Chicago Bears: General manager Ryan Pace is now on the clock

The Chicago Bears and general manager Ryan Pace had a wild 2017 NFL Draft. Pace”s future will forever be tied to the five players he drafted.

The Chicago Bears made quite the splash on draft weekend when they traded up for North Carolina quarterback Mitchell (or Mitch) Trubisky in the first round, and then took three players from non-FBS schools during Day 2 and 3. Maybe the Bears know more than we do (which I hope is the case), but a lot of these picks left fans scratching their heads.

It’s not a stretch to say that general manager Ryan Pace will be forever defined by this draft class. If it’s a hit, Pace will be considered a hero, similar to that of the Chicago Cubs’ Theo Epstein. If the draft is a bust — well, let’s just say Pace will have to get his resume updated quickly.

In his prior two drafts, Pace has been hit and miss. In 2015, he took Kevin White in the first round and, needless to say, the jury is still out on him. He also found hidden gems like Adrian Amos (maybe), Jeremy Langford (probably not), and Hroniss Grasu (who’s hurt).

Pace’s 2016 draft class looks better (Leonard Floyd, Cody Whitehair, and Jordan Howard), but included in that draft is third-rounder Jonathan Bullard, who’s looking like a bust already. With only five picks in this year’s draft, Pace cannot afford to have any misses. On the contrary, he needs all five players to turn into homeruns.

Second-rounder Adam Shaheen looks like a beast on film, but his level of competition was well-below average. Fourth-round pick Eddie Jackson comes from a much more respected conference (the SEC), but he’s already torn an ACL and has a rod inserted into his leg. With the Bears’ lengthy injury history the past few seasons, Jackson seems like a head-scratching move. In addition, Pace drafted an electrifying player in Tarik Cohen in the fourth round as well. But is a backup running back really one of the most glaring needs on the team? Isn’t a pass rusher or offensive tackle a more pressing need?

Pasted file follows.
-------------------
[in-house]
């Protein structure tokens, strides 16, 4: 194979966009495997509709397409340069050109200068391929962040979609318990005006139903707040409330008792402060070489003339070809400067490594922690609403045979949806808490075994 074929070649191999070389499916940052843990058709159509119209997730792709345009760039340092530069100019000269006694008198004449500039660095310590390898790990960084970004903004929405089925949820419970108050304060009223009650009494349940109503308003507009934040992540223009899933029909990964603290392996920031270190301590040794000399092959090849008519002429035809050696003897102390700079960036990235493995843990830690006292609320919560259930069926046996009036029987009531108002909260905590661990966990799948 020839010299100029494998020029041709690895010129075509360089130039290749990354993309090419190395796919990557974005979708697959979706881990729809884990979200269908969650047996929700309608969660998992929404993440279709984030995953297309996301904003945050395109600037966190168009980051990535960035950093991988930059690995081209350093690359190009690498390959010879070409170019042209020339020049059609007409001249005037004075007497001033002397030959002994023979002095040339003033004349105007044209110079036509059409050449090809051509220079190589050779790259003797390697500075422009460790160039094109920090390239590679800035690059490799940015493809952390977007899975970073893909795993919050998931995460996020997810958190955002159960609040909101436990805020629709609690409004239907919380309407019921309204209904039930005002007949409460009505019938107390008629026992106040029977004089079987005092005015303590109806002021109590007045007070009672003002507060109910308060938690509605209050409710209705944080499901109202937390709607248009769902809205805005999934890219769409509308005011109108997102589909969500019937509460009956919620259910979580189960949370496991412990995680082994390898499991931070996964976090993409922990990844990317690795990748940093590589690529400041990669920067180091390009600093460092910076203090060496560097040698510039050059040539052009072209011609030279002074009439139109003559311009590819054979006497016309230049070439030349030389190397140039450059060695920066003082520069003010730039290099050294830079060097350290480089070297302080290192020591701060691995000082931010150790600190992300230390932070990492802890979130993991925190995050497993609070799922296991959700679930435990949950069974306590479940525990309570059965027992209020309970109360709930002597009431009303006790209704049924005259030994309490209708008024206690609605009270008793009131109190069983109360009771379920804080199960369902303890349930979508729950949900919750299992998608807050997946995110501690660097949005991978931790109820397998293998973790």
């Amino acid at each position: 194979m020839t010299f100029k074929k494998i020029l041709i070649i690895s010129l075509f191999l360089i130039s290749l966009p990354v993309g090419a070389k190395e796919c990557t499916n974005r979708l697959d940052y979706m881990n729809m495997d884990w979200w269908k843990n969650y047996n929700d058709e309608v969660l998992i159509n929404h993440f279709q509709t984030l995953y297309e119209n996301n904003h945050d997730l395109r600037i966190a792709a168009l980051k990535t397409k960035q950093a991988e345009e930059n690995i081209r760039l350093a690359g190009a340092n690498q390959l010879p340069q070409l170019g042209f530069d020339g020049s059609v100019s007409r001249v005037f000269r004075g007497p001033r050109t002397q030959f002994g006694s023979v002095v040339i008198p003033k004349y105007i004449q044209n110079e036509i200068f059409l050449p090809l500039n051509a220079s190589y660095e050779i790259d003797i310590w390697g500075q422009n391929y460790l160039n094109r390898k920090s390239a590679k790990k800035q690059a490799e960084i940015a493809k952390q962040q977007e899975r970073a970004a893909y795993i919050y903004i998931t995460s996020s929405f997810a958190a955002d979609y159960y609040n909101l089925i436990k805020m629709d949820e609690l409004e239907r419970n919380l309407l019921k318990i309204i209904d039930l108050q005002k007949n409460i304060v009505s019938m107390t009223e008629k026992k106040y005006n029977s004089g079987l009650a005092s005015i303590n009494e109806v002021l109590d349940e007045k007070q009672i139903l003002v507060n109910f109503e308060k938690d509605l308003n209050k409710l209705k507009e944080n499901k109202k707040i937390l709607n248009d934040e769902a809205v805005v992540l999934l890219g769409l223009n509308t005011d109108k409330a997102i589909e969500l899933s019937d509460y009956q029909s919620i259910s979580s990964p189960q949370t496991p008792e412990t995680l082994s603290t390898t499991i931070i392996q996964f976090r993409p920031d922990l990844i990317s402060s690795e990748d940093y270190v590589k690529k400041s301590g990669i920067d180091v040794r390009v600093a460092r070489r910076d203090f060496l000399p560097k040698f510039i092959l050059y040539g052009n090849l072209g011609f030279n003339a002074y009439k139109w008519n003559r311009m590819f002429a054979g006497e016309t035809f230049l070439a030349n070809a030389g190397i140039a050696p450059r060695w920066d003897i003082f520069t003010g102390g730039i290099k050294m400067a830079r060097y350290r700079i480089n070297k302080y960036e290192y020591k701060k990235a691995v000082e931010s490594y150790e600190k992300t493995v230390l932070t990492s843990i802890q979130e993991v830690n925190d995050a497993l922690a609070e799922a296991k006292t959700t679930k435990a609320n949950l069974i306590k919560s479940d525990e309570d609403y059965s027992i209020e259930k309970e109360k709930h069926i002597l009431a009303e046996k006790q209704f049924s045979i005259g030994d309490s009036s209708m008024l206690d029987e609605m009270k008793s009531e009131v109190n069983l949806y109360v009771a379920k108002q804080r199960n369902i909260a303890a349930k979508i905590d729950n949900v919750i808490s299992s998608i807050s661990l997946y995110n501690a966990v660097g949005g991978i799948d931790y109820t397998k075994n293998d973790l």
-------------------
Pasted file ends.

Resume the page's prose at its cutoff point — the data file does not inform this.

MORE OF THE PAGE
Speaking of which, Jordan Morgan (drafted in the fifth round) may turn into a fine player, but he’s a guard. If I had to pick one of the strengths of the Bears, it would probably be the interior of the offensive line with starters Josh Sitton, Cody Whitehair, and Kyle Long (as well as quality depth pieces such as Eric Kush). Morgan (6-3) is too small to play tackle, so where does he fit in? Will he push Sitton for the starting job, or does this signal Kyle Long will be making the switch to tackle (again)?

Obviously, the biggest player in this year’s class is Trubisky. I actually think he can be a really good player, but I don’t think the Bears had to essentially “waste” three draft picks just to get him (if you read Peter King’s article, you’ll understand why). Trubisky displays good mobility, accuracy, and competiveness. He has a chance to be the best quarterback the Bears have had in decades, but it probably won’t happen this year.

So, that brings us back to Pace. Pace will be defined by this draft class, but that doesn’t mean he’s in any danger of losing his job soon. In fact, this draft class might have extended his career (and even John Fox’s) in Chicago. The Bears are a patient team to begin with, but can you imagine what they’ll be like now that they have a potential franchise quarterback in the wings?

The team would never fire Pace or Fox after this season, because Trubisky probably won’t play much. As a result, the duo will get a free pass in 2017, and then have the 2018 season to prove their worth.

So in other words, get used to Pace and Fox, because they’ll probably be here for at least the next two seasons whether you like it or not. For Pace, his NFL future goes hand-in-hand with the five players from this draft class.

Ryan Pace, you are now on the clock.

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